The increased ability to communicate with friends and family that mobile technology affords is presumably a positive, although some may complain of "communication overload" with the constant text messages, social media posts, and emailing that cause one's mobile device to beep, vibrate, or make noise throughout the day.

Whether the ability to do more work away from an employee's place of business is a positive or a negative is an intriguing question that will be answered in greater depth in a forthcoming analysis on Americans are less likely to report that their political activity has increased as a result of mobile technology compared with the other areas tested, but, as Gallup will explore in a future report, the ability to reach potential voters and campaign contributors on a 24-hour basis has the potential to change how candidates and elected officials go about their business.

Read a related article at Gallup Business Journal.

Survey Methods

Results for this Gallup poll are based on telephone interviews conducted March 21-23, 2014, on the Gallup Daily tracking survey, with a random sample of 1,505 adults, aged 18 and older, living in all 50 U.S. states and the District of Columbia.

For results based on the total sample of national adults, the margin of sampling error is ±3 percentage points at the 95% confidence level.

For results based on the total sample of 855 adults employed full or part time, the margin of sampling error is ±4 percentage points at the 95% confidence level.

Interviews are conducted with respondents on landline telephones and cellular phones, with interviews conducted in Spanish for respondents who are primarily Spanish-speaking. Each sample of national adults includes a minimum quota of 50% cellphone respondents and 50% landline respondents, with additional minimum quotas by time zone within region. Landline and cellular telephone numbers are selected using random-digit-dial methods. Landline respondents are chosen at random within each household on the basis of which member had the most recent birthday.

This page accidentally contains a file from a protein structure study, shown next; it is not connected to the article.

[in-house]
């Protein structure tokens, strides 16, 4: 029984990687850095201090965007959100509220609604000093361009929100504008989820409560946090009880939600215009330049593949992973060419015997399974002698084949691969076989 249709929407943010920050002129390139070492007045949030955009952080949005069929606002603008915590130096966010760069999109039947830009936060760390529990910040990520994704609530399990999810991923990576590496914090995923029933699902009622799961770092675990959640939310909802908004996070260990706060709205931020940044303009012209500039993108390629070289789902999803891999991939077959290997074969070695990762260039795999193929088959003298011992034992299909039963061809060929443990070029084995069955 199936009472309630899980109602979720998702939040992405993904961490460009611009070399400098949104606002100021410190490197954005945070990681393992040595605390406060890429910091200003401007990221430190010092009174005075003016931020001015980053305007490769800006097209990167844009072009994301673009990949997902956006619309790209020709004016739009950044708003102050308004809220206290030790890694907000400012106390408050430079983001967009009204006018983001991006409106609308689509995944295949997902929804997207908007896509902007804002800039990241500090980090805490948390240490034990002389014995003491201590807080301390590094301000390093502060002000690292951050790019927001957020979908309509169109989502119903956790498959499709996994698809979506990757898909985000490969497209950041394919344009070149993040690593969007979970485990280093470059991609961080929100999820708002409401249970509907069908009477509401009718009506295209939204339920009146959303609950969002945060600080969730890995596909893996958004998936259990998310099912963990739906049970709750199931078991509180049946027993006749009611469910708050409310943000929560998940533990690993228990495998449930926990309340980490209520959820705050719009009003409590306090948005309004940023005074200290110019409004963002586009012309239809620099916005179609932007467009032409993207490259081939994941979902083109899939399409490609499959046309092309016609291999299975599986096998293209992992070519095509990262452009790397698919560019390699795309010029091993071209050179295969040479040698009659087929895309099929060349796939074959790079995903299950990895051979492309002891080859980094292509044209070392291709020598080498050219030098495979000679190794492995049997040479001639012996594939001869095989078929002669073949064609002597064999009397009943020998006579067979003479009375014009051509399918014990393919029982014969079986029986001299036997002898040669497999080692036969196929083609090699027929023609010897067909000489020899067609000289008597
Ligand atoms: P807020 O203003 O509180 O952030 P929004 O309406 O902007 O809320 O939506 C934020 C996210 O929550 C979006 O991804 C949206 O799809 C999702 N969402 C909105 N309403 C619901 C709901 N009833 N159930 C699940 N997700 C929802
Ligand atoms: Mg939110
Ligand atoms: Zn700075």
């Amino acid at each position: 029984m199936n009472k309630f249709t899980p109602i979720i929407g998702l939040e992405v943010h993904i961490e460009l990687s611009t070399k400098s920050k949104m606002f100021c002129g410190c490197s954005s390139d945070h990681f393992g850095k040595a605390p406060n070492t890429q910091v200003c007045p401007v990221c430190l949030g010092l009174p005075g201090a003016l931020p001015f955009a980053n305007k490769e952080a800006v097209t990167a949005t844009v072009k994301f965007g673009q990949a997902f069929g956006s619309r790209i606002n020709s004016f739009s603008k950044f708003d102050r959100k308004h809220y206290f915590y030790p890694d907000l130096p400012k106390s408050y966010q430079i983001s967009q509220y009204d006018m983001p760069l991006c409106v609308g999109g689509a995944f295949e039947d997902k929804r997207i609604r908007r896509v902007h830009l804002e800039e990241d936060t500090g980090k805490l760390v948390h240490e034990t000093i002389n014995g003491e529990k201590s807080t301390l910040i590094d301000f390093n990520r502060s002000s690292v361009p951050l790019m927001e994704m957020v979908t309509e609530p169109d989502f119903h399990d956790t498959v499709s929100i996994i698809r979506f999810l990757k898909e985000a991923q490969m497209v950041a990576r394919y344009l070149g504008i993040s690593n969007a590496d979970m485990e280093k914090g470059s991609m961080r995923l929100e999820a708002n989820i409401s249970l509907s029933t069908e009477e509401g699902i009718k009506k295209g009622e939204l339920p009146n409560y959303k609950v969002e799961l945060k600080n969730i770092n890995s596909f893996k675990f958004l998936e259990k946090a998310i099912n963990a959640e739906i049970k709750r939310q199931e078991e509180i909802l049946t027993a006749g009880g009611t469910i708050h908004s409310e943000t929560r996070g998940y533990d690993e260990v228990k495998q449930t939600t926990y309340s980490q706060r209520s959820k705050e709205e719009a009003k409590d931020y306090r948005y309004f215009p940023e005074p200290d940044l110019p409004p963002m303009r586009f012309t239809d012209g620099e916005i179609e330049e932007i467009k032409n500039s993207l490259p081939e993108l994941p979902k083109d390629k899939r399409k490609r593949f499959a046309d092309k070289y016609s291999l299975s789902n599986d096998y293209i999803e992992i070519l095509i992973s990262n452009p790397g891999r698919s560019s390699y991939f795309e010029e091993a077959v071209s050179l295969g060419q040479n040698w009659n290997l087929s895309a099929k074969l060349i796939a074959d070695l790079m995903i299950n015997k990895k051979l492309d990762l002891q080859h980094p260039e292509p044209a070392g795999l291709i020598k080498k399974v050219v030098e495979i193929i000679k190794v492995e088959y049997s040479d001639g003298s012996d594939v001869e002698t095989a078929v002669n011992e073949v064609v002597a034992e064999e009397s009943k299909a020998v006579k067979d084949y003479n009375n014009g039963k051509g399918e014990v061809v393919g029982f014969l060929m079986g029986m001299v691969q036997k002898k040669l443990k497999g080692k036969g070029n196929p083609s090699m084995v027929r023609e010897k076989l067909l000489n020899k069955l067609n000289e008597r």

Samples are weighted to correct for unequal selection probability, nonresponse, and double coverage of landline and cell users in the two sampling frames. They are also weighted to match the national demographics of gender, age, race, Hispanic ethnicity, education, region, population density, and phone status (cellphone only/landline only/both, and cellphone mostly). Demographic weighting targets are based on the most recent Current Population Survey figures for the aged 18 and older U.S. population. Phone status targets are based on the most recent National Health Interview Survey. Population density targets are based on the most recent U.S. census. All reported margins of sampling error include the computed design effects for weighting.

In addition to sampling error, question wording and practical difficulties in conducting surveys can introduce error or bias into the findings of public opinion polls.

View survey methodology, complete question responses, and trends.

For more details on Gallup's polling methodology, visit